“But he answered, ‘it is written “man shall not live by bread alone, but by every word that comes from the mouth of God.”’” Matthew 4:4
Bread. Bread. Bread. It’s everywhere, literally. Look on a single block in Santiago and you can find more then 3 panaderías, places that specialize in selling bread (pan). In one of my rants to my friends back home she told me that she is “99% convinced the rest of the world believes the Bible is wrong about man NOT living by bread alone.”
It’s a staple in Chile followed closely by potatoes and avocados. The Hass avocado, that is sold in supermarkets in the US, is exported from Chile. But back to the bread. Chileans eat bread with everything, for breakfast, lunch, once and dinner. Breakfast consists of pan with manjar or a syrupy sweet jelly. Manjar is basically caramel with more of a buttery consistency, lying somewhere between dulce de leche and peanut butter. Lunch alternates between avocado pizza, quesadillas or just a sandwich with the obligatory avocado and mayonnaise. Once is basically snack time with cake and the same food you had for breakfast. Dinner is simple meat or pasta with a healthy side of bread. For bar food, they have Chorrillana which consists of eggs, fried onions and sausage slices heaped over a plate of french-fries. Its a little odd but really good! Check out these pretty cool pictures of dishes, mostly taken by Madison Evans because I’m more concerned about eating the food.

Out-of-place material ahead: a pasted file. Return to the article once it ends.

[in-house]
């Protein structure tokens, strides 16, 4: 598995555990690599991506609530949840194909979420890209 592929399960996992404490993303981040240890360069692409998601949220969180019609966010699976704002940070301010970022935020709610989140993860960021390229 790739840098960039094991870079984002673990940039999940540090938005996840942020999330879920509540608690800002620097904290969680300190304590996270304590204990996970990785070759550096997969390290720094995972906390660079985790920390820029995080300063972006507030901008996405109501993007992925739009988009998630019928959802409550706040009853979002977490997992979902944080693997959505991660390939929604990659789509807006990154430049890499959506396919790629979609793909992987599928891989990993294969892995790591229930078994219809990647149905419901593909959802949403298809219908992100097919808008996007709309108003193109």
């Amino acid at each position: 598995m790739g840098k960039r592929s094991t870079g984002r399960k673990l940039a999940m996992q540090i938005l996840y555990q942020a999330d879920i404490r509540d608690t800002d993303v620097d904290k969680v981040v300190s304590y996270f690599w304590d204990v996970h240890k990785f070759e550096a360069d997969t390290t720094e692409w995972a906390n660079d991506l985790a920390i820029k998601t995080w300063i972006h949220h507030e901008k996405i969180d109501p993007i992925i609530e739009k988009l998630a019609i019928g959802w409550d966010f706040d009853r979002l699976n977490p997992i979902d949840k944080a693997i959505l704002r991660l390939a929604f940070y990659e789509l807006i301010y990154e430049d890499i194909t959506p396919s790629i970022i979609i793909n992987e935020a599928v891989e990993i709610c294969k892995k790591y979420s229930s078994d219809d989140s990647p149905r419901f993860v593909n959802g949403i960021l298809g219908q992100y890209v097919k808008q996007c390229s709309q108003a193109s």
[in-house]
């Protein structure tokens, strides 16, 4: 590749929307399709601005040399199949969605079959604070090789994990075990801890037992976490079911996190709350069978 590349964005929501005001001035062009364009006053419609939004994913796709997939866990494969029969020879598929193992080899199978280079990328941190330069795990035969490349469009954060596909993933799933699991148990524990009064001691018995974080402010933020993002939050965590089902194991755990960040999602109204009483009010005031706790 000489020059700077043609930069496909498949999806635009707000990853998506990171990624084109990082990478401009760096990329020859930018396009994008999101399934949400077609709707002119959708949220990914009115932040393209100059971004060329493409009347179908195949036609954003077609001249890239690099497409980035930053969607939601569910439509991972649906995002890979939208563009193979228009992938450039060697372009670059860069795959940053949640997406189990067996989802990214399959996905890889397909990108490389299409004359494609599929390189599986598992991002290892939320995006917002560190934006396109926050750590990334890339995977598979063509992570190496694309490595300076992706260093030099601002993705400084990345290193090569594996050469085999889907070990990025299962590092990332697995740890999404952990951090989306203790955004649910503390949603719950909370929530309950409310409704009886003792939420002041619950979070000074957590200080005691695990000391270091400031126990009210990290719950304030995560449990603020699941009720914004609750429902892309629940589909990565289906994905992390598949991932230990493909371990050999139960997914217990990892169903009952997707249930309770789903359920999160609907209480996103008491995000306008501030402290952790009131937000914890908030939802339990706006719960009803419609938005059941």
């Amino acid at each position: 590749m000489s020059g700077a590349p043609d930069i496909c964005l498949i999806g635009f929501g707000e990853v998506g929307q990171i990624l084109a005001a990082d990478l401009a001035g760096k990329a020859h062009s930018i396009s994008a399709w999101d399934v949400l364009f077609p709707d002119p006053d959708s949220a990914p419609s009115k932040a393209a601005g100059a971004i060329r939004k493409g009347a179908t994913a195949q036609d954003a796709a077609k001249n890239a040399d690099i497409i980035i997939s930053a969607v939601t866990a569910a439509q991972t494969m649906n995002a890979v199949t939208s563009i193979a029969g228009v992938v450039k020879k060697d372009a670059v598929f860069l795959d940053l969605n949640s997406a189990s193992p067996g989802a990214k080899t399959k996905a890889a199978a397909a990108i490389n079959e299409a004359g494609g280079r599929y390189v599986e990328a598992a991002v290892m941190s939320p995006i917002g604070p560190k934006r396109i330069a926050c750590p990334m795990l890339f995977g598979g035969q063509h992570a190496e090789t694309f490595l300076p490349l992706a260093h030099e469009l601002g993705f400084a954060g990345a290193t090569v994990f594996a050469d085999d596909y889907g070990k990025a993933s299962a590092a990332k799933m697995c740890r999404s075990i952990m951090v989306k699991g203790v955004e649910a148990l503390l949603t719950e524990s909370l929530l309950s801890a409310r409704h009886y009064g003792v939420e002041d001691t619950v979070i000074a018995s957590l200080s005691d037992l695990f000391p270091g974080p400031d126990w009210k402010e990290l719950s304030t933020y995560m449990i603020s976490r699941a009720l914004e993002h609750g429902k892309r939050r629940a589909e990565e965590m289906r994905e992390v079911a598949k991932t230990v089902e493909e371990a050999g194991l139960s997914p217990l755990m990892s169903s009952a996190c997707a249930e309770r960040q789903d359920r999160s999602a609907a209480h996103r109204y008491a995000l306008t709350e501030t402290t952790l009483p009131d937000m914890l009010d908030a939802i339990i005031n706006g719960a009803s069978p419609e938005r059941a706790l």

Additionally, my friend and I cooked for our host families this week. You never realize how many words you take for granted until you try to cook in a different language. It’s really hard to explain what utensils you need, in a foreign language, with eggs and raw fish all over your hands. Hannah and I attempted to cook crab cakes. In our attempts to explain what type of pan we needed to Hannah’s host mom, we ended up with something quite similar to a pot. She insisted that this was what we needed and as we cooked the crab cakes they fell apart. In the end, we had a very large crab cake that didn’t exactly stick together. We made sweet tea, of course, and fried rice. We bought a box of mac and cheese from the store that didn’t have cheese. There was no mac n cheese for dinner. For dessert we made puppy chow, the classic, messy snack. Our families seemed to enjoy the meal and I learned the difference between pot and pan in Spanish.